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Hemorrhoid Banding

(Hemorrhoid Ligation; Rubber Band Ligation for Hemorrhoids)

 

Definition

Hemorrhoids are enlarged, bulging blood vessels in the anus and lower rectum. Hemorrhoid banding is a procedure to remove them.

 

Reasons for Procedure    TOP

Banding is used to treat painful, swollen hemorrhoids. The procedure is most often done for the following reasons:

  • Severely bleeding hemorrhoids
  • Severely painful hemorrhoids
  • Hemorrhoid containing a blood clot (thrombosed hemorrhoid)
  • Hemorrhoids that protrude through the anus (prolapsed hemorrhoids)

Grade 2 Hemorrhoid

nucleus factsheet image

Copyright © Nucleus Medical Media, Inc.

 

Possible Complications    TOP

Complications are rare, but no procedure is completely free of risk. If you are planning to have hemorrhoid banding, your doctor will review a list of possible complications, which may include:

  • Infection
  • Bleeding
  • Recurrence of hemorrhoids
  • Swelling and pain from remaining hemorrhoids
  • Adverse reaction to the local anesthetic (if used)
 

What to Expect    TOP

Prior to Procedure

Your doctor may do the following:

  • Physical exam
  • Rectal exam
  • Anoscopy—the visual examination of the inside of the anus using a short tube (anoscope) to help keep the sphincter open
  • Sigmoidoscopy —the use of a specialized endoscope (a tube attached to a viewing device) to examine the inside of the anus, rectum, and lower intestine

Anesthesia

Anesthesia is not usually needed. A local anesthesia may be used in some cases to numb the area.

Description of the Procedure    TOP

An anoscope will be inserted through the anus. The doctor will look through the tube to see inside the rectum and locate the hemorrhoid. A special banding tool will be used. The tool will place a small rubber band around the hemorrhoid. The band cuts off the blood supply. This will make the hemorrhoid fall off. More than one hemorrhoid may be banded. The band and the hemorrhoid will fall off in about 1-2 weeks.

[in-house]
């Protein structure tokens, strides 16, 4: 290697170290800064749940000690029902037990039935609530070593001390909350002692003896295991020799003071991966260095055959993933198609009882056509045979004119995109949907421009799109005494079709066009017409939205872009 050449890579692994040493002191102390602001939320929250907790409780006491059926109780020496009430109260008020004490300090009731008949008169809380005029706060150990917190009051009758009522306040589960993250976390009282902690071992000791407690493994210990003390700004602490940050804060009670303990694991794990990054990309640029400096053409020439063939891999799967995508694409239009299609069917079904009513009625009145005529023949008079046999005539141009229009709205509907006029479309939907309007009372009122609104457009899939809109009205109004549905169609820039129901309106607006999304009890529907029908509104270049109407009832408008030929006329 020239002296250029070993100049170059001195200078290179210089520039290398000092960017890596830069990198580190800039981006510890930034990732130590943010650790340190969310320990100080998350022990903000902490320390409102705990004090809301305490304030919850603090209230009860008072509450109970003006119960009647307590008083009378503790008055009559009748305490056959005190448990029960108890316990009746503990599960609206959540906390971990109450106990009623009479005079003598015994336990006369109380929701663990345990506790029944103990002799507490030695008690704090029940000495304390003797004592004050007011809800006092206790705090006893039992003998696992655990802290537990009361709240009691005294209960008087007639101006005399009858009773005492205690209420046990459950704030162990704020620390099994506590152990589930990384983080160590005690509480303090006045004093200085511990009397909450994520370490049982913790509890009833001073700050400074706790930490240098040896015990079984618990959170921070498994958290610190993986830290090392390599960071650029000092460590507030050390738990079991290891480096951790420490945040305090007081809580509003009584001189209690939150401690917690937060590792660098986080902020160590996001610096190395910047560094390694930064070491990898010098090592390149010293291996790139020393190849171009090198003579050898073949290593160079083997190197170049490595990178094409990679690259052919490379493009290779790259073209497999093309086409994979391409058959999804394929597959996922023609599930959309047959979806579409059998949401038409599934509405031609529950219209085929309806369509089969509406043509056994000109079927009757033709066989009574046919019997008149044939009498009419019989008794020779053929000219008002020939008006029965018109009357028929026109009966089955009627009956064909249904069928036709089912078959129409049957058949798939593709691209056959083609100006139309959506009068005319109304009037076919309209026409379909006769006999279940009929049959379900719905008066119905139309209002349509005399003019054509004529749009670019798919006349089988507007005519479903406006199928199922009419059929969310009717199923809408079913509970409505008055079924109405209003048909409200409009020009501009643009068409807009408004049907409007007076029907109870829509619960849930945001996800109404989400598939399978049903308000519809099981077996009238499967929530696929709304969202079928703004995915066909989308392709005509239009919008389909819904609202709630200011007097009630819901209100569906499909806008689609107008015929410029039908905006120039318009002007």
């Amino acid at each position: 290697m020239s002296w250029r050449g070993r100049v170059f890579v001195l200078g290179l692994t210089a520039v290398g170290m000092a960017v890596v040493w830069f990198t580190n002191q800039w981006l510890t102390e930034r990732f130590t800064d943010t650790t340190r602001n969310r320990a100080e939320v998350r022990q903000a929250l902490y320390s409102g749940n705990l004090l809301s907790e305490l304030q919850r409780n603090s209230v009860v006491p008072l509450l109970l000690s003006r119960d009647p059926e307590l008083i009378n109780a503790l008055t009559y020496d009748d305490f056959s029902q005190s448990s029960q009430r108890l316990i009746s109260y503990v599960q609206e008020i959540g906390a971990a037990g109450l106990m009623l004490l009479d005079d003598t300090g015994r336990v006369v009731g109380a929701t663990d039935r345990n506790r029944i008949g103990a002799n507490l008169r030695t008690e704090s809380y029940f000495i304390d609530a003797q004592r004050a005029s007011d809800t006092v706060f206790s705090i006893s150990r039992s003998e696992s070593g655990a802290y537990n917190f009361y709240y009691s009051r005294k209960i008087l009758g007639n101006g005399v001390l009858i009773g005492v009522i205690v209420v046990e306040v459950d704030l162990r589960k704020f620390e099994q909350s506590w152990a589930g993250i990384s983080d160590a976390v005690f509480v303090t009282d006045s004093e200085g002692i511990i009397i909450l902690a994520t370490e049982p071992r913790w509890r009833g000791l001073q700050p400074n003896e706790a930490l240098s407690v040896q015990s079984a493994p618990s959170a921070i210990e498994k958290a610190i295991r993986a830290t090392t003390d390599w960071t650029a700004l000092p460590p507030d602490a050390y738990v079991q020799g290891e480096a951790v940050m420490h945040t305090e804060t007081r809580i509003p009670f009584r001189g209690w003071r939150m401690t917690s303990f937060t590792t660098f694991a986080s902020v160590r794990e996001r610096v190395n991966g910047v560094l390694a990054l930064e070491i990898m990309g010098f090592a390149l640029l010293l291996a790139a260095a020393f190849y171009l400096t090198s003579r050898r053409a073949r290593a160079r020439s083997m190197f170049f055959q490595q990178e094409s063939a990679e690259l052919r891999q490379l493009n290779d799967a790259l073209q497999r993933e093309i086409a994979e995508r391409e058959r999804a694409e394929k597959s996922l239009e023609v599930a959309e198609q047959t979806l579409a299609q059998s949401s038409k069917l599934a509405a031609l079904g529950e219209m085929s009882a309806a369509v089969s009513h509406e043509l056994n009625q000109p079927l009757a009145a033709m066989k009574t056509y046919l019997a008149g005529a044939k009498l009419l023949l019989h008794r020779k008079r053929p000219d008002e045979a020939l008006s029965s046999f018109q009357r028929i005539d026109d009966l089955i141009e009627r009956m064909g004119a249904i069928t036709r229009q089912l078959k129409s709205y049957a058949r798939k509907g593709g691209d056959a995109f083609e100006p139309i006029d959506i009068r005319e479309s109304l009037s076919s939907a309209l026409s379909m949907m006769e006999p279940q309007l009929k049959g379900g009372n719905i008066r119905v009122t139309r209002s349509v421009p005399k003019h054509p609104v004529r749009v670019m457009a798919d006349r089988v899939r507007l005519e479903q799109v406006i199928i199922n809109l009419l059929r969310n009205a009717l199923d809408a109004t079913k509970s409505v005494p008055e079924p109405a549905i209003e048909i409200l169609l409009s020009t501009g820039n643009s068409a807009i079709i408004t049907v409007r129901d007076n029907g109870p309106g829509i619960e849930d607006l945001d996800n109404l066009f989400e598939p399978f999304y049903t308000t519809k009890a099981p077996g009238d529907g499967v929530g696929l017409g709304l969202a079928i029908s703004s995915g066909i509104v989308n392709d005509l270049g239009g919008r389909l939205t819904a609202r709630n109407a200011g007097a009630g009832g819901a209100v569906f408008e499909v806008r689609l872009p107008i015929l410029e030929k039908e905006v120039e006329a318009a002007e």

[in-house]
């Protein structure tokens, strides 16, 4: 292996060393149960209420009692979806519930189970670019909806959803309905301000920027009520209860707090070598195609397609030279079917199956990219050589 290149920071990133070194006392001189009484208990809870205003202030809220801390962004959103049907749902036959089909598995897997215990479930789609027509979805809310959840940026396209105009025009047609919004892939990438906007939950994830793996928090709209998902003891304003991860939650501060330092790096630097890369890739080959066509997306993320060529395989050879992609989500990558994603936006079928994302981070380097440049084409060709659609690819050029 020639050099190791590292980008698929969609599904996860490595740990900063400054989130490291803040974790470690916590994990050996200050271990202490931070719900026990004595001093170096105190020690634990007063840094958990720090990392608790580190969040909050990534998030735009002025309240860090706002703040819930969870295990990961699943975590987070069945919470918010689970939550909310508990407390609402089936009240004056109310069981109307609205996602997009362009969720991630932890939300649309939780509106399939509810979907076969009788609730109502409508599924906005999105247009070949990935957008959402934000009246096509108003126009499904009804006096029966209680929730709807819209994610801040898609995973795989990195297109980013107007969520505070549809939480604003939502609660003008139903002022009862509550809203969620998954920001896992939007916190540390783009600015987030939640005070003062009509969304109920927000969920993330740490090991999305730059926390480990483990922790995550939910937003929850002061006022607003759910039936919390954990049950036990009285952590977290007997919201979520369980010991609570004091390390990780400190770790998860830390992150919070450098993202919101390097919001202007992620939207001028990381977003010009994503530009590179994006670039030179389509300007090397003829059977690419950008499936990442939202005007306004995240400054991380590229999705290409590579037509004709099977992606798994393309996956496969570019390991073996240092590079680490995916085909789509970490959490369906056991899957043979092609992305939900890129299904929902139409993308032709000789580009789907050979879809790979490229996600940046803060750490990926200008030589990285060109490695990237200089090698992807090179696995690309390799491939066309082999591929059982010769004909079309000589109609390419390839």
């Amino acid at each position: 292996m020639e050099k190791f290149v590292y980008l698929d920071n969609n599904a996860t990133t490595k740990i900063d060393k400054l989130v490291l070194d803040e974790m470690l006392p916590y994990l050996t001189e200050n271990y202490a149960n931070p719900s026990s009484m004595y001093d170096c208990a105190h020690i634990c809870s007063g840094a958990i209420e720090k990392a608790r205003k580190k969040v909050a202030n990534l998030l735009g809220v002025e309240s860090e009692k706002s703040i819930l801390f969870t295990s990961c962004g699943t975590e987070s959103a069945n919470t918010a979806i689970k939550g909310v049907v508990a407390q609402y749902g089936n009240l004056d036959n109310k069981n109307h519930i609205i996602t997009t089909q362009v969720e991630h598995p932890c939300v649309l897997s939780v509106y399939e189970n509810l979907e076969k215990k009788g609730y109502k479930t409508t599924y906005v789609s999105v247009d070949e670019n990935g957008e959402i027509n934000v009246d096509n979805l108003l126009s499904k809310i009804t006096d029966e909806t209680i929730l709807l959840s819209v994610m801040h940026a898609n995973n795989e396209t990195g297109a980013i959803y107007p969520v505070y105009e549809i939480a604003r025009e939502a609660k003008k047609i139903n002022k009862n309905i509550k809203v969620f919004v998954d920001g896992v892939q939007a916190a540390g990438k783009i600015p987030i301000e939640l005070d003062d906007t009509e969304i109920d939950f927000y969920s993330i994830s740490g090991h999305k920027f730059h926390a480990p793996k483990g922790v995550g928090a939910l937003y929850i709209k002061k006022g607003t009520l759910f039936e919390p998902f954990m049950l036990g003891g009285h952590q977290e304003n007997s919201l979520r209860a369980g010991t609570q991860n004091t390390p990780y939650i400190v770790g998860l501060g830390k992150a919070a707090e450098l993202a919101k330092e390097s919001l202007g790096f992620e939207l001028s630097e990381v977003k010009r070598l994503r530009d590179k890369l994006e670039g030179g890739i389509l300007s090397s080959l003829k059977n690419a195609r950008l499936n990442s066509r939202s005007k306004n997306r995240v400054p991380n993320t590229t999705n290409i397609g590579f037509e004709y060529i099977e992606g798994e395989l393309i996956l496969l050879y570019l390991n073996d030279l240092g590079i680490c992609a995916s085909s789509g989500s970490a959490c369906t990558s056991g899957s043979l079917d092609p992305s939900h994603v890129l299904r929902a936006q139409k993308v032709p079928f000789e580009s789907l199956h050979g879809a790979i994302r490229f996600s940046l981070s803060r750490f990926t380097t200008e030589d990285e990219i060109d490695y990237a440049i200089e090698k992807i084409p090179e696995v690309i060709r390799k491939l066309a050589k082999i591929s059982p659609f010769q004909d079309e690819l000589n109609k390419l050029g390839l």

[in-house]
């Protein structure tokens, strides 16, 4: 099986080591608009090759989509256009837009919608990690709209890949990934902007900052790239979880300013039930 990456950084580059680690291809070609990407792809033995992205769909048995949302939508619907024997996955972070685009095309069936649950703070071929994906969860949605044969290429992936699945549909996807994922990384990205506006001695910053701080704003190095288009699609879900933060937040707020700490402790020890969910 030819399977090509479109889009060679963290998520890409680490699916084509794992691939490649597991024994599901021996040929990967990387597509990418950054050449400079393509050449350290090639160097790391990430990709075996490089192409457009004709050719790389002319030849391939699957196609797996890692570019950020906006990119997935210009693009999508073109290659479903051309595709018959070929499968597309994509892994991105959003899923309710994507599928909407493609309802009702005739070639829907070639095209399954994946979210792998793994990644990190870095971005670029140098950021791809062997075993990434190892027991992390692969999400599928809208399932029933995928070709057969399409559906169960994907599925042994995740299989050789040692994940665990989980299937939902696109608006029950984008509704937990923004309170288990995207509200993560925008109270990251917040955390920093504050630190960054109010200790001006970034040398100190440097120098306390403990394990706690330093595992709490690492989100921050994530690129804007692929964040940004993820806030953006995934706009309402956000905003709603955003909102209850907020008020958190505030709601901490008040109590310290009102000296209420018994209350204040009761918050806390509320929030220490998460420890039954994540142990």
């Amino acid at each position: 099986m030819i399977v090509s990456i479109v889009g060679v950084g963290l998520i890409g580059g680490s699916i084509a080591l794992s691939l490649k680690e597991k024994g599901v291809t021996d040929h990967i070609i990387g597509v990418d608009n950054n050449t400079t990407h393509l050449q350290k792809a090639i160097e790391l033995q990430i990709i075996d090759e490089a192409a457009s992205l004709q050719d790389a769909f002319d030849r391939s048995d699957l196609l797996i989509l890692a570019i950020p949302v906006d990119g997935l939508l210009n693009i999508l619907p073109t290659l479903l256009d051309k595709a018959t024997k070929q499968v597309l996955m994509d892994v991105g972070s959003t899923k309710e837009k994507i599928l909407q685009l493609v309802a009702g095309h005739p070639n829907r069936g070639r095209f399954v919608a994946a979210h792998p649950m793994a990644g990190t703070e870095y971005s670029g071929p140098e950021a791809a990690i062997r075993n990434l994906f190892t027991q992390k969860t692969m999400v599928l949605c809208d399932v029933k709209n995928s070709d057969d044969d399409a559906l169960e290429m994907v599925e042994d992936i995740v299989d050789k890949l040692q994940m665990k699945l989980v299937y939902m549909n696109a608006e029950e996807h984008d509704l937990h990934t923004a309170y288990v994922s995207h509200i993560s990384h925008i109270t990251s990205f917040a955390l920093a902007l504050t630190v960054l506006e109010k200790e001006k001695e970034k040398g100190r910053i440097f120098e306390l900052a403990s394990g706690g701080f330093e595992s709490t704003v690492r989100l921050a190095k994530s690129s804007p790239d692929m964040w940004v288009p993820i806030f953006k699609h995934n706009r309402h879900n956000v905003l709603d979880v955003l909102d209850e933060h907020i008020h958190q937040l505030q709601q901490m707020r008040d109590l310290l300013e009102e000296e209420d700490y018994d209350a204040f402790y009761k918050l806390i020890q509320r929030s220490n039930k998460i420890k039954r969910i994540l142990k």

How Long Will It Take?    TOP

This is a short procedure. The length of time depends on how many hemorrhoids need treatment.

Will It Hurt?    TOP

People often report some discomfort during and after this procedure. If you feel sharp or severe pain, tell the doctor right away. Mild pain medication will help you manage discomfort during recovery.

Post-procedure Care    TOP

For a few days, you may have difficulty controlling the passage of gas and bowel movements. When you return home after the procedure, do the following to help ensure a smooth recovery:

  • Move your bowels as soon as you feel the urge.
  • Do not strain, bear down, or hold your breath during a bowel movement.
  • Do not sit on the toilet for long periods of time.
  • To prevent constipation and straining during bowel movements, use a stool softener, exercise, drink plenty of fluids, and eat plenty of high-fiber foods (such as fruits, vegetables, beans, and whole grains).
  • Avoid heavy lifting for 2-3 weeks.
 

Call Your Doctor    TOP

After arriving home, contact your doctor if any of the following occurs:

  • Passing large amounts of blood
  • Signs of infection, including fever and chills
  • Pain that you cannot control with the medications you have been given
  • Constipation or trouble urinating
  • An aching feeling develops in the area between the rectum and the genitals

If you think you have an emergency, call for emergency medical services right away.

RESOURCES:

American Society of Colon and Rectal Surgeons
https://www.fascrs.org

National Institute of Diabetes and Digestive and Kidney Diseases
https://www.niddk.nih.gov

CANADIAN RESOURCES:

Canadian Digestive Health Foundation
http://www.cdhf.ca

Health Canada
https://www.canada.ca

REFERENCES:

Hemorrhoids. American Society of Colon and Rectal Surgeons website. Available at: https://www.fascrs.org/patients/disease-condition/hemorrhoids. Accessed October 3, 2017.

Hemorrhoids. EBSCO DynaMed Plus website. Available at: http://www.dynamed.com/topics/dmp~AN~T116475/Hemorrhoids . Updated November 8, 2016. Accessed October 3, 2017.



Last reviewed September 2018 by EBSCO Medical Review Board Daus Mahnke, MD
Last Updated: 9/30/2014

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